On March 6, 1995, The Fan was born. In the 25 years since, a lot has transpired on the fields, courts and ice in Colorado, giving the hosts and listeners who’ve been part of the station during that time plenty to talk about and debate.
During the course of the next few weeks, we’ll take a look back at that history, remembering the good times and the bad, the winners and the losers, the successes and the failures. It’s a series we’re calling “Timeline 25” and it continues today with a look back at a crazy year in Colorado sports history – 2006:
Jake Plummer was great in 2005. The Broncos quarterback threw for 3,366 yards and 18 touchdowns, while only tossing seven interceptions. That lack of miscues was a big reason why Denver finished the season with a 13-3 record and the No. 2 seed in the AFC.
It seemed like something to build on. After three seasons with the Broncos, each of which ended with a trip to the playoffs, Plummer was starting to click in Mike Shanahan’s offense. Denver appeared to be a team that would remain in contention for quite some time.
But the head coach didn’t see it that way. For two reasons, Shanahan soured on the quarterback he had signed as a free agent prior to the 2003 campaign.
First, Plummer’s performance in the AFC Championship Game planted questions in the coach’s mind. That day, the Broncos were upset at home by the Steelers, thanks in part to a poor performance by their quarterback. Plummer finished the game 18 of 30 for 223 yards and a touchdown, but his two interceptions helped dig a 24-3 halftime deficit that Denver couldn’t overcome en route to a bitter 34-17 defeat.
That loss meant that Shanahan and his staff would coach the AFC team in the Pro Bowl a few weeks later. That’s where the second thing happened that turned the tide on Plummer’s tenure in Denver.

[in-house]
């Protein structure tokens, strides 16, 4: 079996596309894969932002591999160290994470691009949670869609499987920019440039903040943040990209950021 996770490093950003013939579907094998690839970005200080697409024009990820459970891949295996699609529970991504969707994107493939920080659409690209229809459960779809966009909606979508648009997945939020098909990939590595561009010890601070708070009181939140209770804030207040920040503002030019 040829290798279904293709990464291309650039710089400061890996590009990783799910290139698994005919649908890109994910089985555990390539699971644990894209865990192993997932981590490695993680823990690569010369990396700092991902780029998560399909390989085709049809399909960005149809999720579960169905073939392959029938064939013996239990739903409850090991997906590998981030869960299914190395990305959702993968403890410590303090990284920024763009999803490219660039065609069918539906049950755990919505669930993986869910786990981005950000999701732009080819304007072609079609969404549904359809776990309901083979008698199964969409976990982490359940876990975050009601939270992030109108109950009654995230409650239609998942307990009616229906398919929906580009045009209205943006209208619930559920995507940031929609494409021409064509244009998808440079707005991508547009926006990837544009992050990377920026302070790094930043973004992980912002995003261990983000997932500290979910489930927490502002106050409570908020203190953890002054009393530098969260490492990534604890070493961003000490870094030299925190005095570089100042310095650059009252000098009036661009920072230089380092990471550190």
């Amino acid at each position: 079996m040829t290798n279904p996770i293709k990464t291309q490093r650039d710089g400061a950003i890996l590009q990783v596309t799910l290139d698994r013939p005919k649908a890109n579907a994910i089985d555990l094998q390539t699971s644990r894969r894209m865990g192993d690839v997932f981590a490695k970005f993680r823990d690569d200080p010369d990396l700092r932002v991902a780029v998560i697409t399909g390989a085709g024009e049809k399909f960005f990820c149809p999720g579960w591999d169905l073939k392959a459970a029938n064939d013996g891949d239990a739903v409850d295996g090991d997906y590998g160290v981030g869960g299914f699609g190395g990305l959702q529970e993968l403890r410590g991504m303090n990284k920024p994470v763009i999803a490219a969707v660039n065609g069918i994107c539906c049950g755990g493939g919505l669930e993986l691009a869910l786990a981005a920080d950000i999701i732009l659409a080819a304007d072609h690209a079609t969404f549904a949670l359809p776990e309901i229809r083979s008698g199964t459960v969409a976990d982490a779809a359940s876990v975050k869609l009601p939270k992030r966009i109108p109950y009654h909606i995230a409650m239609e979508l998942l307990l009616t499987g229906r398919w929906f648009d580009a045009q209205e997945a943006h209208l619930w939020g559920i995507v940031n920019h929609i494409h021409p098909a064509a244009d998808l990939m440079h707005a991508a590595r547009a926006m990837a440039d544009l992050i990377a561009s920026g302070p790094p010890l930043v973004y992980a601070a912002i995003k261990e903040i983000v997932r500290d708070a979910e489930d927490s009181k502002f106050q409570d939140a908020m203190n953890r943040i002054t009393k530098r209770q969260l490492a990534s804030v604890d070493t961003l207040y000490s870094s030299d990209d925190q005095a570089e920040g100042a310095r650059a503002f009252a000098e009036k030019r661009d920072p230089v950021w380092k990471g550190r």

During the week in Hawaii prior to the game, Shanahan observed the way Peyton Manning, his quarterback in the Pro Bowl, handled himself. It was all football, all the time, as he discussed the game during practice, at the pool and seemingly during every waking moment. The Broncos head coach contrasted that with Plummer’s approach, as his QB in Denver had a more laissez-faire style.
Shanahan became convinced he couldn’t win a Super Bowl with Plummer. In fact, he thought the quarterback had already cost him a third Lombardi Trophy.
On April 29, the coach went about fixing what he saw as a problem. During the first round of the 2006 NFL Draft, the Broncos traded the 15th and 68th overall picks to the Rams for the 11th overall pick. Denver used that selection to take Jay Cutler, a quarterback out of Vanderbilt.
Shanahan was enamored with Cutler’s physical abilities, as he boasted a big arm and could move well in the pocket, and the quarterback’s intelligence, highlighted by his college of choice. It was only a matter of time before the first-round pick was the Broncos starter.
Denver started the season on a roll, however. Heading into a Sunday night game at Invesco Field against the Chargers, the Broncos were 7-2 and well on their way to another playoff appearance.
That night, however, the wheels came off. Denver blew a 24-3 lead, getting outscored 28-3 in the final 20 minutes of the game. It was mostly a defensive collapse, but Plummer’s mediocre performance – 13 of 28 for 183 yards, no touchdowns and one interception – didn’t help.